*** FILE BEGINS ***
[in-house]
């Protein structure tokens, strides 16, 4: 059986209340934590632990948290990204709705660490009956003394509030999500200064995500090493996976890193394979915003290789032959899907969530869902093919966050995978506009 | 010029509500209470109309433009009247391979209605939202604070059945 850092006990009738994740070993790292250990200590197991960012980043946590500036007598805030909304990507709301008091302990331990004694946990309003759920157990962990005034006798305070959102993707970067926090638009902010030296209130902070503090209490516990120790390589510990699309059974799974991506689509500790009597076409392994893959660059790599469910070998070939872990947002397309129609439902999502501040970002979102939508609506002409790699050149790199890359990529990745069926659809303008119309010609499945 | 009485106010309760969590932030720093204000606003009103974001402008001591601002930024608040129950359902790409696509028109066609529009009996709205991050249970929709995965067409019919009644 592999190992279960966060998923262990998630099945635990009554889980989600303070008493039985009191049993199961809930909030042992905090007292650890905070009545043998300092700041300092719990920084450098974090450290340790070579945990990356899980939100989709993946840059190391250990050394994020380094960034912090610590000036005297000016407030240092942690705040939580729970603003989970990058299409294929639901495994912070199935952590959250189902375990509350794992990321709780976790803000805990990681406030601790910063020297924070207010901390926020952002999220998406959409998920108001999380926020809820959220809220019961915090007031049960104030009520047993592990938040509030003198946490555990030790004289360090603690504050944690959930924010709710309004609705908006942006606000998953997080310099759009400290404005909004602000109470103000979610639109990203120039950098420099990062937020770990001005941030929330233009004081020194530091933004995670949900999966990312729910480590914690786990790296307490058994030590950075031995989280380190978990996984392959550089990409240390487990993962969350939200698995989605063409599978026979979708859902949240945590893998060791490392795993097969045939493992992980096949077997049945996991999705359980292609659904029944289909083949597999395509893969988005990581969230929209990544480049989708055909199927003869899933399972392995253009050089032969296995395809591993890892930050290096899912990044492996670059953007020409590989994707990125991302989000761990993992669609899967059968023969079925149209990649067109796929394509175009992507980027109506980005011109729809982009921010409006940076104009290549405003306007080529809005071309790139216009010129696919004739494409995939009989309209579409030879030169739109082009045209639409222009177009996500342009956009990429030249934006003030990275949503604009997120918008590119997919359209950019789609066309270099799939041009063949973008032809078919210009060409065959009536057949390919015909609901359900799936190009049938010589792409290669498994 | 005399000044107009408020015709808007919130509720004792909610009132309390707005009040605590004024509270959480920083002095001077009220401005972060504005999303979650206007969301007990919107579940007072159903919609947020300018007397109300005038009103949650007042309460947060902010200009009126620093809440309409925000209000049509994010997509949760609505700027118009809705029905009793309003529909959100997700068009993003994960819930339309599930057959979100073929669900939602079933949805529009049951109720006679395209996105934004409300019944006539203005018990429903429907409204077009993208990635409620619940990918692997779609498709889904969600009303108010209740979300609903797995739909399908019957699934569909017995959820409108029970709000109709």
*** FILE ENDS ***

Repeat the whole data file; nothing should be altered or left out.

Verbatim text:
[in-house]
């Protein structure tokens, strides 16, 4: 059986209340934590632990948290990204709705660490009956003394509030999500200064995500090493996976890193394979915003290789032959899907969530869902093919966050995978506009 | 010029509500209470109309433009009247391979209605939202604070059945 850092006990009738994740070993790292250990200590197991960012980043946590500036007598805030909304990507709301008091302990331990004694946990309003759920157990962990005034006798305070959102993707970067926090638009902010030296209130902070503090209490516990120790390589510990699309059974799974991506689509500790009597076409392994893959660059790599469910070998070939872990947002397309129609439902999502501040970002979102939508609506002409790699050149790199890359990529990745069926659809303008119309010609499945 | 009485106010309760969590932030720093204000606003009103974001402008001591601002930024608040129950359902790409696509028109066609529009009996709205991050249970929709995965067409019919009644 592999190992279960966060998923262990998630099945635990009554889980989600303070008493039985009191049993199961809930909030042992905090007292650890905070009545043998300092700041300092719990920084450098974090450290340790070579945990990356899980939100989709993946840059190391250990050394994020380094960034912090610590000036005297000016407030240092942690705040939580729970603003989970990058299409294929639901495994912070199935952590959250189902375990509350794992990321709780976790803000805990990681406030601790910063020297924070207010901390926020952002999220998406959409998920108001999380926020809820959220809220019961915090007031049960104030009520047993592990938040509030003198946490555990030790004289360090603690504050944690959930924010709710309004609705908006942006606000998953997080310099759009400290404005909004602000109470103000979610639109990203120039950098420099990062937020770990001005941030929330233009004081020194530091933004995670949900999966990312729910480590914690786990790296307490058994030590950075031995989280380190978990996984392959550089990409240390487990993962969350939200698995989605063409599978026979979708859902949240945590893998060791490392795993097969045939493992992980096949077997049945996991999705359980292609659904029944289909083949597999395509893969988005990581969230929209990544480049989708055909199927003869899933399972392995253009050089032969296995395809591993890892930050290096899912990044492996670059953007020409590989994707990125991302989000761990993992669609899967059968023969079925149209990649067109796929394509175009992507980027109506980005011109729809982009921010409006940076104009290549405003306007080529809005071309790139216009010129696919004739494409995939009989309209579409030879030169739109082009045209639409222009177009996500342009956009990429030249934006003030990275949503604009997120918008590119997919359209950019789609066309270099799939041009063949973008032809078919210009060409065959009536057949390919015909609901359900799936190009049938010589792409290669498994 | 005399000044107009408020015709808007919130509720004792909610009132309390707005009040605590004024509270959480920083002095001077009220401005972060504005999303979650206007969301007990919107579940007072159903919609947020300018007397109300005038009103949650007042309460947060902010200009009126620093809440309409925000209000049509994010997509949760609505700027118009809705029905009793309003529909959100997700068009993003994960819930339309599930057959979100073929669900939602079933949805529009049951109720006679395209996105934004409300019944006539203005018990429903429907409204077009993208990635409620619940990918692997779609498709889904969600009303108010209740979300609903797995739909399908019957699934569909017995959820409108029970709000109709």